Hedgehogs and the Great Depression of 2030

The “Thinking Like a Fox” metaphor is best applied against people that make extreme predictions with high degrees of uncertainty and little historical precendent. To wit: MIT researchers predict “Next Great Depression”in 2030 because of a lack of resources. Freakanomics has a great response:

The same folks who stunned the world in 1972 with a prediction that economic growth would soon cease because of resource constraints are back again, predicting resource constraints will lead to global depression in 2030.  Growth did not end by 1990, and it will not end in 2030.  As before, prices will change to make economizing on increasingly scarce resources good business policy; and, as before, technology will change to lead businesses and consumers to substitute away from relatively scarce resources.

The interesting question is why this same nonsense continues to get so much attention.  Is it that people forget the absurdities of the past arguments? Or do we have a substantial, never-satisfied demand for schadenfreude? Regardless, this stuff is just as bad economics as it was when The Limits of Growth first appeared.

It’s not that we don’t face challenges in the decades ahead or that another Great Depression is impossible – it’s just that the logic behind the prediction (scarcity of resources) has been a popular argument since Malthus, and it hasn’t been right since then.

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About thinklikeafox

I'm a Naval Officer living in Southern California. I hope to be attending law school in the next year or two, and I started writing this blog out of a desire to improve my writing and critical thinking skills after a couple years outside of academia.
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3 Responses to Hedgehogs and the Great Depression of 2030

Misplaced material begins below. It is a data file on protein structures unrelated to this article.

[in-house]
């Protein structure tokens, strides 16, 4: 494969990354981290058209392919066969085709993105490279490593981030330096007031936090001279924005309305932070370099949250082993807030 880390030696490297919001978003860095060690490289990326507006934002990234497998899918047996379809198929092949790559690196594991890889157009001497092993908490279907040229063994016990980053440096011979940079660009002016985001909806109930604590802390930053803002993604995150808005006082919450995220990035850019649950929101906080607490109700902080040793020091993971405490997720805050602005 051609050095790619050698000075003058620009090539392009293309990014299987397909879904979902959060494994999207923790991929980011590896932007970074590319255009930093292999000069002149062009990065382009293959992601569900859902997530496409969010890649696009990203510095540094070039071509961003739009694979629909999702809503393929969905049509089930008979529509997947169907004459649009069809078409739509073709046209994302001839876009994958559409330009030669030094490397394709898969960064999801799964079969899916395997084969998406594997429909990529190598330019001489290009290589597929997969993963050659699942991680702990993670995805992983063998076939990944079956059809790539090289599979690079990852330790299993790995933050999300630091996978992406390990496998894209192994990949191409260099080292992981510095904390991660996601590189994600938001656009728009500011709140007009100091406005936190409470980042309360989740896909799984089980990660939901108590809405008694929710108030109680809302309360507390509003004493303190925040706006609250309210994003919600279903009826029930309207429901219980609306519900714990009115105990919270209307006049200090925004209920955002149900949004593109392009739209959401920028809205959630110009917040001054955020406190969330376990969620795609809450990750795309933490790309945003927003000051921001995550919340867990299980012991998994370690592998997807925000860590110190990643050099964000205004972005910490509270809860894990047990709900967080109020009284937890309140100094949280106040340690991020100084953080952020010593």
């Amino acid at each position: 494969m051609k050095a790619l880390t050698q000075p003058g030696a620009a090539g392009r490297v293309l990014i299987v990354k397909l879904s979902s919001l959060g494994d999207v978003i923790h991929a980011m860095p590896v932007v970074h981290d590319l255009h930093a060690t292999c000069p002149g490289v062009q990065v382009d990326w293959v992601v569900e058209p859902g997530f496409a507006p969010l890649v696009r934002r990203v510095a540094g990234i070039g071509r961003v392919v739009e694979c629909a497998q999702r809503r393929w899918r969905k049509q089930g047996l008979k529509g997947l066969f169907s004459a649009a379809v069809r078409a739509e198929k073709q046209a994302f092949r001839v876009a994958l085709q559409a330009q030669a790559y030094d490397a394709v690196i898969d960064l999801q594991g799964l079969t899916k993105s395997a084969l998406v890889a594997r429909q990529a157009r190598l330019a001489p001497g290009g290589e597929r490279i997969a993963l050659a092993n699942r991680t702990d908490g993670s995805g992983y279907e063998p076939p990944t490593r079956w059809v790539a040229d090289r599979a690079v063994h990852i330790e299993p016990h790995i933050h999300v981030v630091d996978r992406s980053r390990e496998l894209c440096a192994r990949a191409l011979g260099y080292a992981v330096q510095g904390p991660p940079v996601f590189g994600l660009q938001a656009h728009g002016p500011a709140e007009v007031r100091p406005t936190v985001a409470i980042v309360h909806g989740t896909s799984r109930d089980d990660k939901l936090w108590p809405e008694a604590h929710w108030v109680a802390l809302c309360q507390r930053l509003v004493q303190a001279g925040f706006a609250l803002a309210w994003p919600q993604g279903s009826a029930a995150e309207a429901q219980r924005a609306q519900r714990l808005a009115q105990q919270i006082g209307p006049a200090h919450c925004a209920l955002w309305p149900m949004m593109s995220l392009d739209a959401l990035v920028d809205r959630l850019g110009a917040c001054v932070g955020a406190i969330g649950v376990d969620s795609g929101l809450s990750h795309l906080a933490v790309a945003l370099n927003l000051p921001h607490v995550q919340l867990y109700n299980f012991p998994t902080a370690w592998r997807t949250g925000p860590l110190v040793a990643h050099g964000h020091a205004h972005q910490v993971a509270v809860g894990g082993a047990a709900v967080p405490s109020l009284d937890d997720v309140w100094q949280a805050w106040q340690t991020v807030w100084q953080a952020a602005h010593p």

1. ComoKate says:

    “It’s not that we don’t face challenges in the decades ahead or that another Great Depression is impossible – it’s just that the logic behind the prediction (scarcity of resources) has been a popular argument since Malthus, and it hasn’t been right since then.”…

    True, perhaps, but never before did we live in a finite world of 6 billion people ( and growing).

    • We’ve always lived in a finite world, and it’s true that our population is ballooning. My issue with these predictions is that they’ve been made consistently for the last century-plus. Writing in the late 1700s/early 1800s, Malthus could never have conceived of a world that fed 2 billion people, much less the 7 billion we (mostly) feed today. The technology to make the technology to make the technology needed to feed that many people hadn’t been invented yet.

  2. Gary Lantrip says:

    That technology may never be invented. Unless there’s some sort of miracle breakthrough, fusion power is at least 50 years away, Same for widespread solar. It seems to be human nature to stand on the brakes just before we goover the cliff. ‘m at an age thatit doesn’t matter, but I would like for my son and two twenty-something granddaughters to have at least an average lifespan.

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